Ozone therapy is used in dentistry to disinfect teeth with cavities and to disinfect root canals prior to filling. Research indicates that ozone therapy is effective as a disinfectant, but little is known about its long-term effectiveness, according to The Center for Natural Dentistry.
There are three ozone machines currently in use that can disinfect tooth decay beneath the enamel surface. Protocols require ozone to be introduced in two or more one-minute applications to kill bacteria within cavities, reports The Center for Natural Dentistry. Research indicates that ozone therapy is highly effective for beneath-the-surface cavity disinfection. The same ozone machines are used in root canal therapy to disinfect roots after cleaning out the surrounding nerves and blood vessels. The drawback to using ozone as a disinfectant in root canal therapy is that many bacteria can flourish under harsh conditions and are highly persistent.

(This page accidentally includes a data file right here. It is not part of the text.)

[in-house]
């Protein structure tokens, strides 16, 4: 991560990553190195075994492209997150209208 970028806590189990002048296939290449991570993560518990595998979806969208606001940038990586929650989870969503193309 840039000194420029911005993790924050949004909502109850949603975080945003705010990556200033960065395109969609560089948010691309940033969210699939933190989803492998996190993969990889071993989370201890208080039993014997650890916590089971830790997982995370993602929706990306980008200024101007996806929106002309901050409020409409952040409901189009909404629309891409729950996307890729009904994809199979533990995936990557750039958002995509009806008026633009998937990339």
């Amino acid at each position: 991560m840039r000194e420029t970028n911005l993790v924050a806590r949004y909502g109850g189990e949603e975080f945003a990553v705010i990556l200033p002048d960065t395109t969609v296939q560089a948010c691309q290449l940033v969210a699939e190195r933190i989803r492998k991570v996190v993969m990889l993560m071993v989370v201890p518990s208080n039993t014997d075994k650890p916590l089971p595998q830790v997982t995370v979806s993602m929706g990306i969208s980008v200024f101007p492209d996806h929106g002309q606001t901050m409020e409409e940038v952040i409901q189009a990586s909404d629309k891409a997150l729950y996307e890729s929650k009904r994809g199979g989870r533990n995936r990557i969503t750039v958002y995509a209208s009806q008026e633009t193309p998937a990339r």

Dentin in teeth is composed of microscopic tubes called dentinal tubules; the average tooth contains about three miles of these tubules lined up end-to-end. Studies show that ozone therapy works to disinfect these tubules, but after about a year, toxin-producing bacteria can return. After the root canal is filled, there is no blood flow through this space, so the body cannot fight bacteria that survive in the absence of oxygen. Extraction of the tooth is a better long-term solution because the ozone therapy has to be repeated on a yearly basis to prevent bacterial infection, according to The Center for Natural Dentistry.